His conclusion was to point out how much effort is needed to get people to change – even if it does save them money – £150 to £300 per annum on average for those participating in the pilot scheme.
Implications for Minus7
We were very grateful for the praise Mike Harrison gave Minus7 through being able to provide low cost, low carbon heating. It was also good to note that the right to buy issues can be solved contractually – particularly for systems like ours that might have shared roofs and shared heating systems.
We were particularly impressed with the Exeter City Passivhaus approach. We noted that our system is a very good fit for the concept as one of our systems can provide low cost, low carbon heat and hot water to 6 dwellings. The integration of PV into the system further reduces the dwellings’ carbon footprint. We noted the emphasis on cooling. The Minus7 system operates from both a hot store and cold store from which we can provide both heating and cooling.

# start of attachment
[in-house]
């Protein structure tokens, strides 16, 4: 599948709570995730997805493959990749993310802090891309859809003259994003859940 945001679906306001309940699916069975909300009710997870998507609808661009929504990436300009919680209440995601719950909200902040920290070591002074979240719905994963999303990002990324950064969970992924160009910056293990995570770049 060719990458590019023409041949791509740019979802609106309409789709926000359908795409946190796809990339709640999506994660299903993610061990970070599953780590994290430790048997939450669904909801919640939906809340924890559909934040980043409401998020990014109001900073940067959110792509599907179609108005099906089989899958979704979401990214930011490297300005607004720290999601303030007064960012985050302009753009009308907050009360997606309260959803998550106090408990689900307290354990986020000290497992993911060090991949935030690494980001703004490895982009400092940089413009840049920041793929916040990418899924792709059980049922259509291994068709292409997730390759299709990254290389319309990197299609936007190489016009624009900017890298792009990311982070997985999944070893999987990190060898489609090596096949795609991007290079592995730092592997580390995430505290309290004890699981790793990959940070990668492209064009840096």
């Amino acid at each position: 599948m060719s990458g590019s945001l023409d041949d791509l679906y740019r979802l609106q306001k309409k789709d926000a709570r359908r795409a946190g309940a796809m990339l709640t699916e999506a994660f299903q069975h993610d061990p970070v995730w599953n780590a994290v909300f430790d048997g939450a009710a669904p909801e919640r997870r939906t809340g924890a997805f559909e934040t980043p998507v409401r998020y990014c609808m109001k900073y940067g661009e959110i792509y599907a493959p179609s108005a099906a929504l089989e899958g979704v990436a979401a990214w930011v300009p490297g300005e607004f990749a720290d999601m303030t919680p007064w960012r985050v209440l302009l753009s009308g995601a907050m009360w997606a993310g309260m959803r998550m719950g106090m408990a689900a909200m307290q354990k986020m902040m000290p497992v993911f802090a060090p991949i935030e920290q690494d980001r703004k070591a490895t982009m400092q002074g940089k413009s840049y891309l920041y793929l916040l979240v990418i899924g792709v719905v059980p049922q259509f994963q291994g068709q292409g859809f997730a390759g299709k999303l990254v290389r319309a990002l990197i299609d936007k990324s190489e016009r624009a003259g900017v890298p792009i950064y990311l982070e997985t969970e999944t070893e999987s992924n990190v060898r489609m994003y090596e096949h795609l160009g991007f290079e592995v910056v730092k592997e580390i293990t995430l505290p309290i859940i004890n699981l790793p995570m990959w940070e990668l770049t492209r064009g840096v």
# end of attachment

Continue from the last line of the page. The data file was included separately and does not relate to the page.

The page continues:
The seminar was a fantastic opportunity to further inform the fuel poverty debate, by exploring how UK energy suppliers, fuel poverty policy and smart energy choices contribute towards a socially-just transition to a low carbon society. Renewable space-heating technologies remain under deployed, yet they are the focus of government policy. It was great to see Minus7 highlighted as best in class as an affordable, complete solution to eradicate fuel poverty and deliver low carbon low cost heat to vulnerable people.
Unable to attend the seminar personally, due to parliamentary commitments Ben Bradshaw said: “Fuel poverty is a growing issue both from the need to heat homes and increasingly to cool our homes as climatic conditions change. The Fuel Poverty Seminar provided an excellent forum for some of the leading experts in providing solutions to fuel poverty to speak and share their experience and expertise.”
If you would be interested in attending one of our future events, please email firstname.lastname@example.org for more information.